Osborne’s bank levy is still a damp squib

The Chancellor hasn’t lived up to his tough rhetoric in opposition.

Ahead of his first Commons bout with Ed Balls this afternoon, George Osborne has moved to shore up a weak flank for the Tories. The Chancellor has announced that the coalition's bank levy will be increased to £2.5bn this year, raising an extra £800m and allowing him to neutralise the charge that the Tories have handed a de facto tax cut to the banks.

Labour's 50 per cent tax on bonuses over £25,000 raised £3.5bn last year but this figure falls to £2.3bn if one assumes that the Treasury lost income tax due to the banks paying lower bonuses (NB: this remains a highly speculative assumption). As the FT's Jim Pickard suggests, Ed Miliband deserves much of the credit for Osborne's move. Had he not raised the issue at PMQs last month, it is unlikely the Treasury would have acted so swiftly.

But with the banks due to announce another round of bumper bonus payments this month, Osborne's announcement does little to bridge the gap between the Tories' tough rhetoric in opposition and their inaction in power. In 2009, Osborne called for a ban on bonuses at banks that had received any sort of government guarantee (including Barclays). He later promised to block all cash bonuses over £2,000.

Even the recent coalition agreement pledged to tackle "unacceptable bonuses in the financial services sector". But the government is set to tolerate a £9m payout to the Barclays head Bob Diamond (once accurately described by Peter Mandelson as "the unacceptable face of banking") and a £2.4m bonus to Stephen Hester, head of the 83 per cent state-owned RBS.

Meanwhile, the IMF, not renowned as a bastion of leftism, has urged Osborne to triple the bank levy to £6m. It calls for the G20 to impose a co-ordinated levy on the undertaxed banking sector to curb industry excesses and guard against "the future failures from which no country can regard itself as immune".

When even the IMF is calling for higher taxes on the banks, it's no wonder that the City is celebrating what it regards as another victory over the British state.

George Eaton is political editor of the New Statesman.

How Jim Murphy's mistake cost Labour - and helped make Ruth Davidson

Scottish Labour's former leader's great mistake was to run away from Labour's Scottish referendum, not on it.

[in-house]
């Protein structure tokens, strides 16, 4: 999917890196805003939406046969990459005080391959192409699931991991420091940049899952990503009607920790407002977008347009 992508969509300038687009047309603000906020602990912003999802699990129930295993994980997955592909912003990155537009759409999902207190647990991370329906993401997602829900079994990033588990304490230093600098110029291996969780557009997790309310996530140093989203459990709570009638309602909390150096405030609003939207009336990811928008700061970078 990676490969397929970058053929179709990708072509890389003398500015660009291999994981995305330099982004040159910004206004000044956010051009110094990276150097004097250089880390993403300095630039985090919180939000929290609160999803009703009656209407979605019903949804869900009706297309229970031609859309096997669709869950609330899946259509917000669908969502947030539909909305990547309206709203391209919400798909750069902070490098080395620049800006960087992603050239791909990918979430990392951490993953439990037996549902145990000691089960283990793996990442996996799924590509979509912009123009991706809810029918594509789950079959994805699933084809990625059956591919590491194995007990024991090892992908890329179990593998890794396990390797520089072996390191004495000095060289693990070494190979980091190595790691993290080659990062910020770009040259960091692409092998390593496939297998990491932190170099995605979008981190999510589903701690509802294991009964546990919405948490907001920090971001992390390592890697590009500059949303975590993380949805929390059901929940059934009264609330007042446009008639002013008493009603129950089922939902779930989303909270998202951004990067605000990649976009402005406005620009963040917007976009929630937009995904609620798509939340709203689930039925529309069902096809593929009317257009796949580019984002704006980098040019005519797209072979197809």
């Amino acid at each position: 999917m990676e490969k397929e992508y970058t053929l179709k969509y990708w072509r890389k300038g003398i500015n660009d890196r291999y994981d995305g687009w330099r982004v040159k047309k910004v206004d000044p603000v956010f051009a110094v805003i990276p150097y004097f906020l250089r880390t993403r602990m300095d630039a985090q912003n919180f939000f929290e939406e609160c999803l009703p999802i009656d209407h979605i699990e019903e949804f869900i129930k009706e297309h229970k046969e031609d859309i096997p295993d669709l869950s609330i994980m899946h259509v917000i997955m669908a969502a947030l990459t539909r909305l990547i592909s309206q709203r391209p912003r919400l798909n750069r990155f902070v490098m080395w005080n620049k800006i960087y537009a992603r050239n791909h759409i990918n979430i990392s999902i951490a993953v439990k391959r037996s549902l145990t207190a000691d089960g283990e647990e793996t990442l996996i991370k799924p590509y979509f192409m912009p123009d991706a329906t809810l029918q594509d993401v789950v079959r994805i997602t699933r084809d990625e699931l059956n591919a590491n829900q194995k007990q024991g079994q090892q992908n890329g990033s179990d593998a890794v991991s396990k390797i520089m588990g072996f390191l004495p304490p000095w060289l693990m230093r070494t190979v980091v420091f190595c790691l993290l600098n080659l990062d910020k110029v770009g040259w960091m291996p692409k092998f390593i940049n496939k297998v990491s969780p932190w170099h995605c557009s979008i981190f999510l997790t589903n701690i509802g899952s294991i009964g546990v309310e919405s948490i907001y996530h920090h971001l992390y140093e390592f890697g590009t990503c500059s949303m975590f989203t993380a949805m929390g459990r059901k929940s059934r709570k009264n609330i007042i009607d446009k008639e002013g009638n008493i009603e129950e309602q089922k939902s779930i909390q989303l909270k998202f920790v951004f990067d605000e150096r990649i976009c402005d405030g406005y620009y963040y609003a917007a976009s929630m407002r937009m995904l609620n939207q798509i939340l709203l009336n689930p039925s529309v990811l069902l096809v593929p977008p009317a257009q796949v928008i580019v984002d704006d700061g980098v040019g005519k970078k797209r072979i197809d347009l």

The strange revival of Conservative Scotland? Another poll from north of the border, this time from the Times and YouGov, shows the Tories experiencing a revival in Scotland, up to 28 per cent of the vote, enough to net seven extra seats from the SNP.

Adding to the Nationalists’ misery, according to the same poll, they would lose East Dunbartonshire to the Liberal Democrats, reducing their strength in the Commons to a still-formidable 47 seats.

It could be worse than the polls suggest, however. In the elections to the Scottish Parliament last year, parties which backed a No vote in the referendum did better in the first-past-the-post seats than the polls would have suggested – thanks to tactical voting by No voters, who backed whichever party had the best chance of beating the SNP.

The strategic insight of Ruth Davidson, the Conservative leader in Scotland, was to to recast her party as the loudest defender of the Union between Scotland and the rest of the United Kingdom. She has absorbed large chunks of that vote from the Liberal Democrats and Labour, but, paradoxically, at the Holyrood elections at least, the “Unionist coalition” she assembled helped those parties even though it cost the vote share.

The big thing to watch is not just where the parties of the Union make gains, but where they successfully form strong second-places against whoever the strongest pro-Union party is.

Davidson’s popularity and eye for a good photo opportunity – which came first is an interesting question – mean that the natural benefactor in most places will likely be the Tories.

But it could have been very different. The first politician to hit successfully upon the “last defender of the Union” routine was Ian Murray, the last Labour MP in Scotland, who squeezed both the  Liberal Democrat and Conservative vote in his seat of Edinburgh South.

His then-leader in Scotland, Jim Murphy, had a different idea. He fought the election in 2015 to the SNP’s left, with the slogan of “Whether you’re Yes, or No, the Tories have got to go”.  There were a couple of problems with that approach, as one  former staffer put it: “Firstly, the SNP weren’t going to put the Tories in, and everyone knew it. Secondly, no-one but us wanted to move on [from the referendum]”.

Then again under different leadership, this time under Kezia Dugdale, Scottish Labour once again fought a campaign explicitly to the left of the SNP, promising to increase taxation to blunt cuts devolved from Westminster, and an agnostic position on the referendum. Dugdale said she’d be open to voting to leave the United Kingdom if Britain left the European Union. Senior Scottish Labour figures flirted with the idea that the party might be neutral in a forthcoming election. Once again, the party tried to move on – but no-one else wanted to move on.

How different things might be if instead of running away from their referendum campaign, Jim Murphy had run towards it in 2015. 

Stephen Bush is special correspondent at the New Statesman. His daily briefing, Morning Call, provides a quick and essential guide to British politics.

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